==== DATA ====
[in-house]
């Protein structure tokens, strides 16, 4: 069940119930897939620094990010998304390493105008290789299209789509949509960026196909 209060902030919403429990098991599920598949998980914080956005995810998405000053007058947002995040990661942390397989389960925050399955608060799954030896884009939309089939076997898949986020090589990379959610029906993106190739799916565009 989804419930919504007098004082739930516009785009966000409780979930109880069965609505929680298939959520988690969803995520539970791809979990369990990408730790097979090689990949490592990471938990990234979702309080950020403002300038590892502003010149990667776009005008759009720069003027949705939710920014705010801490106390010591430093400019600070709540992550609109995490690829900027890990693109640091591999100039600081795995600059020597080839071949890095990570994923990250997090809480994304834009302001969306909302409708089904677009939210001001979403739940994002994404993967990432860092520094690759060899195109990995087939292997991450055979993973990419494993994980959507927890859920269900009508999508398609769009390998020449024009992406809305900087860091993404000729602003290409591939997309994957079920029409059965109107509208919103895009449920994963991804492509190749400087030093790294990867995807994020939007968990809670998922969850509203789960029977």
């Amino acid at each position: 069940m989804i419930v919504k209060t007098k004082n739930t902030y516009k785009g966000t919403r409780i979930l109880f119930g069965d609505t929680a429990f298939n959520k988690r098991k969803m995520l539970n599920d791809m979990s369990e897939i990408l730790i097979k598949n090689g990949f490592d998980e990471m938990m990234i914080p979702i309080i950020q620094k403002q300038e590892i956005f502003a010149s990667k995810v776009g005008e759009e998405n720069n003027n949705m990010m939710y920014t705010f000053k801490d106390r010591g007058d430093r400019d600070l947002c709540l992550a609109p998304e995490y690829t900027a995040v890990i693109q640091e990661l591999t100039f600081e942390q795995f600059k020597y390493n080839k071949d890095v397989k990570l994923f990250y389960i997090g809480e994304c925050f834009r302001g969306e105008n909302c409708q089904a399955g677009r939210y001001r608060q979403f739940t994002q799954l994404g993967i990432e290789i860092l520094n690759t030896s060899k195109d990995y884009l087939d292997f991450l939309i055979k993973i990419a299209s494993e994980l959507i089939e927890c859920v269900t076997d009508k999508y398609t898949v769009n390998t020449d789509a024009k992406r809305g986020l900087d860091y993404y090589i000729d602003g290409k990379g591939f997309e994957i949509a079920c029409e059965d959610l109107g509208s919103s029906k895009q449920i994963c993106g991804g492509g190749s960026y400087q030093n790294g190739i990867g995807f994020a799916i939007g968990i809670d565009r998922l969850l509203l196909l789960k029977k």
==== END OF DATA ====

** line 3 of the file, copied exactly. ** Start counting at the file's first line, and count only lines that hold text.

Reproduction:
């Amino acid at each position: 069940m989804i419930v919504k209060t007098k004082n739930t902030y516009k785009g966000t919403r409780i979930l109880f119930g069965d609505t929680a429990f298939n959520k988690r098991k969803m995520l539970n599920d791809m979990s369990e897939i990408l730790i097979k598949n090689g990949f490592d998980e990471m938990m990234i914080p979702i309080i950020q620094k403002q300038e590892i956005f502003a010149s990667k995810v776009g005008e759009e998405n720069n003027n949705m990010m939710y920014t705010f000053k801490d106390r010591g007058d430093r400019d600070l947002c709540l992550a609109p998304e995490y690829t900027a995040v890990i693109q640091e990661l591999t100039f600081e942390q795995f600059k020597y390493n080839k071949d890095v397989k990570l994923f990250y389960i997090g809480e994304c925050f834009r302001g969306e105008n909302c409708q089904a399955g677009r939210y001001r608060q979403f739940t994002q799954l994404g993967i990432e290789i860092l520094n690759t030896s060899k195109d990995y884009l087939d292997f991450l939309i055979k993973i990419a299209s494993e994980l959507i089939e927890c859920v269900t076997d009508k999508y398609t898949v769009n390998t020449d789509a024009k992406r809305g986020l900087d860091y993404y090589i000729d602003g290409k990379g591939f997309e994957i949509a079920c029409e059965d959610l109107g509208s919103s029906k895009q449920i994963c993106g991804g492509g190749s960026y400087q030093n790294g190739i990867g995807f994020a799916i939007g968990i809670d565009r998922l969850l509203l196909l789960k029977k």